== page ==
The term “skyscraper” was originally meant to be used to mean anything that stood out – a tall man, a tall tree, a sky-sail, etc. Skyscraper is made of two words, sky and scraper (means ‘to erase’). Thus, the word skyscraper was originally coined together to indicate anything that erases the sky by sticking out and blocking it. The term was first applied to buildings in the late 19th century to indicate a tall building. Come 21st century, the definition has been re-visited once again, thanks to the concept of ‘horizontal skyscraper.’ By the way, do you know who invented this concept called ‘horizontal skyscraper’?
The concept of ‘horizontal skyscraper’ was introduced by New York-based American architect, Steven Holl for his Shenzhen project. Borrowed from the concept of elevated roads, horizontal skyscraper project known as Vanke Center, by Steven Holl involved raising of the 1,296,459-sq.ft building on eight cores as far as 50-meters apart and positioning the building right under the 35-meter high limit of the area. The result is a structure as long as the Empire State Building is tall on the outskirts of Shenzhen, China.
The building appears as if it were once floating on a higher sea that has now subsided; leaving the structure propped up high on eight legs. The decision to float one large structure right under the 35-meter height limit, instead of several smaller structures each catering to a specific program, was inspired by the hope to create views over the lower developments of surrounding sites to the South China Sea, and to generate the largest possible green space open to the public on the ground level.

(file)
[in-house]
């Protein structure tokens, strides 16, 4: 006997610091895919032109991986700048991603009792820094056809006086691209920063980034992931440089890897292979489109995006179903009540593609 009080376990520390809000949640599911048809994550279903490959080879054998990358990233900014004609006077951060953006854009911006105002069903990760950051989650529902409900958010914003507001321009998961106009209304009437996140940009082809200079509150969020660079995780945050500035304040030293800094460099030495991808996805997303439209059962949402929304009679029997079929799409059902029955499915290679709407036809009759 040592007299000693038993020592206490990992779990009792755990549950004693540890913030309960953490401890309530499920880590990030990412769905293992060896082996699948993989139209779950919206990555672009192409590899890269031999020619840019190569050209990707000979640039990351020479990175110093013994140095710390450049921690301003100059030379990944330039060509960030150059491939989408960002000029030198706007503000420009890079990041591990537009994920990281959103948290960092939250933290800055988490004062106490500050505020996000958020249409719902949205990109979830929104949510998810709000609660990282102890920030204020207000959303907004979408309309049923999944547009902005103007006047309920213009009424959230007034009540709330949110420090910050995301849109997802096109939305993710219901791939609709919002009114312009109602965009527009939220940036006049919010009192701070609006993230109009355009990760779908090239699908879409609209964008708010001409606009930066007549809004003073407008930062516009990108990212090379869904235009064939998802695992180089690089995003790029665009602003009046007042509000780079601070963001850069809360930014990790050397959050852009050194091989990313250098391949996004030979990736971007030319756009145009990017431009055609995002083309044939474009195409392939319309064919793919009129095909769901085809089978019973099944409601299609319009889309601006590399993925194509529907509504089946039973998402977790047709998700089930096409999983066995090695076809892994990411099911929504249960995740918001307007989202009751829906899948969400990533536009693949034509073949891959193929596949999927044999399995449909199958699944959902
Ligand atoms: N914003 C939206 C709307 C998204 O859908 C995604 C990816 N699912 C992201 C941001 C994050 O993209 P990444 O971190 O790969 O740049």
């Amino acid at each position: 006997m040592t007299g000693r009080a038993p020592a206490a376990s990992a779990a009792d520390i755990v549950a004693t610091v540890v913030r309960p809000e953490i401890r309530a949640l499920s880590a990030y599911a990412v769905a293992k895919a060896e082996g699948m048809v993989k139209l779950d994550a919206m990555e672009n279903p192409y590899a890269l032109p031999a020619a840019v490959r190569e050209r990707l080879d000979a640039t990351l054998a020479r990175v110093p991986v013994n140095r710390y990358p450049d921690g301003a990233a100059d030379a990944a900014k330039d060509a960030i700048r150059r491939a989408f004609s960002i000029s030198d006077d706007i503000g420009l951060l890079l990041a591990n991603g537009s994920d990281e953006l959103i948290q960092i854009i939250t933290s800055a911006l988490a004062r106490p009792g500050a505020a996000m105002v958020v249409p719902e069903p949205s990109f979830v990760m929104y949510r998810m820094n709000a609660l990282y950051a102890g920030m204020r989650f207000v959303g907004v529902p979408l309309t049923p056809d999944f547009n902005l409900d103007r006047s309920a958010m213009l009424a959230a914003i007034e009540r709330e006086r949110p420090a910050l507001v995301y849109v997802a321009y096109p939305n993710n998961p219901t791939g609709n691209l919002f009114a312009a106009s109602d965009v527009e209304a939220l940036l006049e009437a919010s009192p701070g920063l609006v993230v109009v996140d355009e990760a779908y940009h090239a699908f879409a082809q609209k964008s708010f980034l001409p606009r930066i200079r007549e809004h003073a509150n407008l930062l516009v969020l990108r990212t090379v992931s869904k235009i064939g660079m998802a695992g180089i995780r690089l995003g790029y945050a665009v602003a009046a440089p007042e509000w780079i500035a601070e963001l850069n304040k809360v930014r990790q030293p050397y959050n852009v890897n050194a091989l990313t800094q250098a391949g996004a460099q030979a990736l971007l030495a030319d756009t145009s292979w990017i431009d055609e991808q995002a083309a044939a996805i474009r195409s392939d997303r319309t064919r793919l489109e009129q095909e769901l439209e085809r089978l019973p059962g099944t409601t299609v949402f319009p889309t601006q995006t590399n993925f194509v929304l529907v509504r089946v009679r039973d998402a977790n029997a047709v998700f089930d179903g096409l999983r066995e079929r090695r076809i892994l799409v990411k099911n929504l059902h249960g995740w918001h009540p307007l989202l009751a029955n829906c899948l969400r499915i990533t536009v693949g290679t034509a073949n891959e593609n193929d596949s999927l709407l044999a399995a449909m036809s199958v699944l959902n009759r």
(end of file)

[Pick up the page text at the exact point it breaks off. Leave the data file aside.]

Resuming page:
The underside of the floating structure becomes its main elevation from which sunken glass cubes, the so-called Shenzhen windows, offer 360-degree views over the lush tropical landscape below. Covering the entire length of the building a public path has been proposed to connect through the hotel, and the apartment zones up to the office wings.
The project was completed in 2009 and has won several awards, including an AIA NY Architecture Honor Award, a Green Good Design Award, and was named Best Green Project in the Good Design is Good Business Awards.